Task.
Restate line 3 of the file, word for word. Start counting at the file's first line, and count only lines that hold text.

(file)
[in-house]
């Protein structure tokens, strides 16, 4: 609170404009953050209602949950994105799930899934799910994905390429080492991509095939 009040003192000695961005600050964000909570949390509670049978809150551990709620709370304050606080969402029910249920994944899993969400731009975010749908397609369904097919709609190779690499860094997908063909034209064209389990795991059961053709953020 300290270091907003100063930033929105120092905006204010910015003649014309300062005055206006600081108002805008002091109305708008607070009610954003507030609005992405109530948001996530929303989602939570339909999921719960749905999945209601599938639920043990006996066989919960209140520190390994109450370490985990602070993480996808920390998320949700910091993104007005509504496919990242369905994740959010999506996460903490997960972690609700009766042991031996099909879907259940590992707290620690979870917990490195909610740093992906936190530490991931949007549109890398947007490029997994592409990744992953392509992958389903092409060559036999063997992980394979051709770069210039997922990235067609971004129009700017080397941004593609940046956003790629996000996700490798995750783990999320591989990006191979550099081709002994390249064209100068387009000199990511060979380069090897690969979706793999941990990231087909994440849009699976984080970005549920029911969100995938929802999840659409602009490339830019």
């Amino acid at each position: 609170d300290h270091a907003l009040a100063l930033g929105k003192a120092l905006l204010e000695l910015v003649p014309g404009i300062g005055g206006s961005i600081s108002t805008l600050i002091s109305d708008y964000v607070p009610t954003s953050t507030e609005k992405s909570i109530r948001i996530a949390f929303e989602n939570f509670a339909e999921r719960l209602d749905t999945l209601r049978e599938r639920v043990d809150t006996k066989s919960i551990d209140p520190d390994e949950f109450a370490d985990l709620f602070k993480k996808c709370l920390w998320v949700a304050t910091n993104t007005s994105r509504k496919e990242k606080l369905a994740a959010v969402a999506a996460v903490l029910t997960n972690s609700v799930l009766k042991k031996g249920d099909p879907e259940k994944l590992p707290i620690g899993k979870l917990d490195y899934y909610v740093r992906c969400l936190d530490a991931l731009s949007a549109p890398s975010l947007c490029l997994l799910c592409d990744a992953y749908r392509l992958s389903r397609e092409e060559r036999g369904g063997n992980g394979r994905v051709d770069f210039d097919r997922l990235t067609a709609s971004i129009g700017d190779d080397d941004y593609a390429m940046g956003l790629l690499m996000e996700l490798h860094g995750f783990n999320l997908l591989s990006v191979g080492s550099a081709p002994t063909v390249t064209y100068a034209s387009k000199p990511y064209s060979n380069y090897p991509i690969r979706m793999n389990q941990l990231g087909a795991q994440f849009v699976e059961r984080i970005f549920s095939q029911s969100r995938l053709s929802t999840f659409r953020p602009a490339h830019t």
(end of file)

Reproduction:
């Amino acid at each position: 609170d300290h270091a907003l009040a100063l930033g929105k003192a120092l905006l204010e000695l910015v003649p014309g404009i300062g005055g206006s961005i600081s108002t805008l600050i002091s109305d708008y964000v607070p009610t954003s953050t507030e609005k992405s909570i109530r948001i996530a949390f929303e989602n939570f509670a339909e999921r719960l209602d749905t999945l209601r049978e599938r639920v043990d809150t006996k066989s919960i551990d209140p520190d390994e949950f109450a370490d985990l709620f602070k993480k996808c709370l920390w998320v949700a304050t910091n993104t007005s994105r509504k496919e990242k606080l369905a994740a959010v969402a999506a996460v903490l029910t997960n972690s609700v799930l009766k042991k031996g249920d099909p879907e259940k994944l590992p707290i620690g899993k979870l917990d490195y899934y909610v740093r992906c969400l936190d530490a991931l731009s949007a549109p890398s975010l947007c490029l997994l799910c592409d990744a992953y749908r392509l992958s389903r397609e092409e060559r036999g369904g063997n992980g394979r994905v051709d770069f210039d097919r997922l990235t067609a709609s971004i129009g700017d190779d080397d941004y593609a390429m940046g956003l790629l690499m996000e996700l490798h860094g995750f783990n999320l997908l591989s990006v191979g080492s550099a081709p002994t063909v390249t064209y100068a034209s387009k000199p990511y064209s060979n380069y090897p991509i690969r979706m793999n389990q941990l990231g087909a795991q994440f849009v699976e059961r984080i970005f549920s095939q029911s969100r995938l053709s929802t999840f659409r953020p602009a490339h830019t």